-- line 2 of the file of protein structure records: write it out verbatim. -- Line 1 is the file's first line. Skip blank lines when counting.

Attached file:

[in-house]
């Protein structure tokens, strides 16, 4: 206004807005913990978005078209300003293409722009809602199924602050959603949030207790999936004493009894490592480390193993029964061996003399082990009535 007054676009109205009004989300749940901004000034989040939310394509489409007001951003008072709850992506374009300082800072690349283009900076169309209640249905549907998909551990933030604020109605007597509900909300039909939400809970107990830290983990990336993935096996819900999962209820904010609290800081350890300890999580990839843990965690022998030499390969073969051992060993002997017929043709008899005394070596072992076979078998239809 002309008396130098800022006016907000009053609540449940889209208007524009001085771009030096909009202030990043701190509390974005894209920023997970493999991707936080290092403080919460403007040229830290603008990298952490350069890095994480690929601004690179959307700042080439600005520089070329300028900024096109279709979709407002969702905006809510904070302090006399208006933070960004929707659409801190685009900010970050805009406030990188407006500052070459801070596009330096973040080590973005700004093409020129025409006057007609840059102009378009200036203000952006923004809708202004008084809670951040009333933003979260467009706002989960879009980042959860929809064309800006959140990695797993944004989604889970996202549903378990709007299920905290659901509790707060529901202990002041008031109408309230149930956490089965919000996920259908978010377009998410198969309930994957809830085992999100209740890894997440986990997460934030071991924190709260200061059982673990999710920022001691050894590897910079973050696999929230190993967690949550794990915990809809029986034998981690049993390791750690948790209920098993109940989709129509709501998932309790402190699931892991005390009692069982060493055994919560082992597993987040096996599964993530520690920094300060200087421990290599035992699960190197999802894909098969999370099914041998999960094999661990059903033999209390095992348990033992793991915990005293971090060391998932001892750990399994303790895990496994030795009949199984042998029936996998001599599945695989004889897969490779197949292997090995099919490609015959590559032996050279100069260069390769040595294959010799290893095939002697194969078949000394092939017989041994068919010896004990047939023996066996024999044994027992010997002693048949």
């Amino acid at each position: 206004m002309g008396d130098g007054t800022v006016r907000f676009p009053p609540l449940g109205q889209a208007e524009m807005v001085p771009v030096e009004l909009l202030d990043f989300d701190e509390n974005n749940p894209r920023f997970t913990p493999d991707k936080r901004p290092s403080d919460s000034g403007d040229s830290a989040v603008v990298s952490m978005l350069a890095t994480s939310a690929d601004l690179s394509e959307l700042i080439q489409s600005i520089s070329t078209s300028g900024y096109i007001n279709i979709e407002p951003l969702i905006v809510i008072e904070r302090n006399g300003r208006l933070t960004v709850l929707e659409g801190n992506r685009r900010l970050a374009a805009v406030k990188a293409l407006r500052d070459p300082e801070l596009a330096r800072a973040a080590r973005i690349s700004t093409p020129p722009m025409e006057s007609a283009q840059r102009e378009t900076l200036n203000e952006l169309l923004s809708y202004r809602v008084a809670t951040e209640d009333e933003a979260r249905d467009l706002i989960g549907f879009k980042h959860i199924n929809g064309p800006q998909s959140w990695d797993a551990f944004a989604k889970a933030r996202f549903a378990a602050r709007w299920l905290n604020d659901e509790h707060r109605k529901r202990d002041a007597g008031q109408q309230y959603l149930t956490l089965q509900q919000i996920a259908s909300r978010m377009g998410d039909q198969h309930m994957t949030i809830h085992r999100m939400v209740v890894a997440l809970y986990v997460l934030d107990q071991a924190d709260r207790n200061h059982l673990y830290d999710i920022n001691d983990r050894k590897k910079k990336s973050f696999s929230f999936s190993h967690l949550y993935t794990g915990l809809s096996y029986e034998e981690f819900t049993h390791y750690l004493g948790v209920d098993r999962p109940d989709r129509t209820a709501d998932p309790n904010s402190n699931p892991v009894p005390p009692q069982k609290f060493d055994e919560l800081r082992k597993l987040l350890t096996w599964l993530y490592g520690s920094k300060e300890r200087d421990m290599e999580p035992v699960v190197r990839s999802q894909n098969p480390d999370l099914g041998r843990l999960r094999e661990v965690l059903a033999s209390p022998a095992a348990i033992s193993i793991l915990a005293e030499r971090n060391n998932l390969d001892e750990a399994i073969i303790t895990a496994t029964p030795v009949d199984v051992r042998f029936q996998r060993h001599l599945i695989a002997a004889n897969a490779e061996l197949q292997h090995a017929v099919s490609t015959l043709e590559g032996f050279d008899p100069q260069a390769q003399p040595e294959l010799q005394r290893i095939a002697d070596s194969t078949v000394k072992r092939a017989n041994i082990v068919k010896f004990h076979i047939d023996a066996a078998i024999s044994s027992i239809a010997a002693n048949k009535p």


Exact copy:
């Protein structure tokens, strides 16, 4: 206004807005913990978005078209300003293409722009809602199924602050959603949030207790999936004493009894490592480390193993029964061996003399082990009535 007054676009109205009004989300749940901004000034989040939310394509489409007001951003008072709850992506374009300082800072690349283009900076169309209640249905549907998909551990933030604020109605007597509900909300039909939400809970107990830290983990990336993935096996819900999962209820904010609290800081350890300890999580990839843990965690022998030499390969073969051992060993002997017929043709008899005394070596072992076979078998239809 002309008396130098800022006016907000009053609540449940889209208007524009001085771009030096909009202030990043701190509390974005894209920023997970493999991707936080290092403080919460403007040229830290603008990298952490350069890095994480690929601004690179959307700042080439600005520089070329300028900024096109279709979709407002969702905006809510904070302090006399208006933070960004929707659409801190685009900010970050805009406030990188407006500052070459801070596009330096973040080590973005700004093409020129025409006057007609840059102009378009200036203000952006923004809708202004008084809670951040009333933003979260467009706002989960879009980042959860929809064309800006959140990695797993944004989604889970996202549903378990709007299920905290659901509790707060529901202990002041008031109408309230149930956490089965919000996920259908978010377009998410198969309930994957809830085992999100209740890894997440986990997460934030071991924190709260200061059982673990999710920022001691050894590897910079973050696999929230190993967690949550794990915990809809029986034998981690049993390791750690948790209920098993109940989709129509709501998932309790402190699931892991005390009692069982060493055994919560082992597993987040096996599964993530520690920094300060200087421990290599035992699960190197999802894909098969999370099914041998999960094999661990059903033999209390095992348990033992793991915990005293971090060391998932001892750990399994303790895990496994030795009949199984042998029936996998001599599945695989004889897969490779197949292997090995099919490609015959590559032996050279100069260069390769040595294959010799290893095939002697194969078949000394092939017989041994068919010896004990047939023996066996024999044994027992010997002693048949």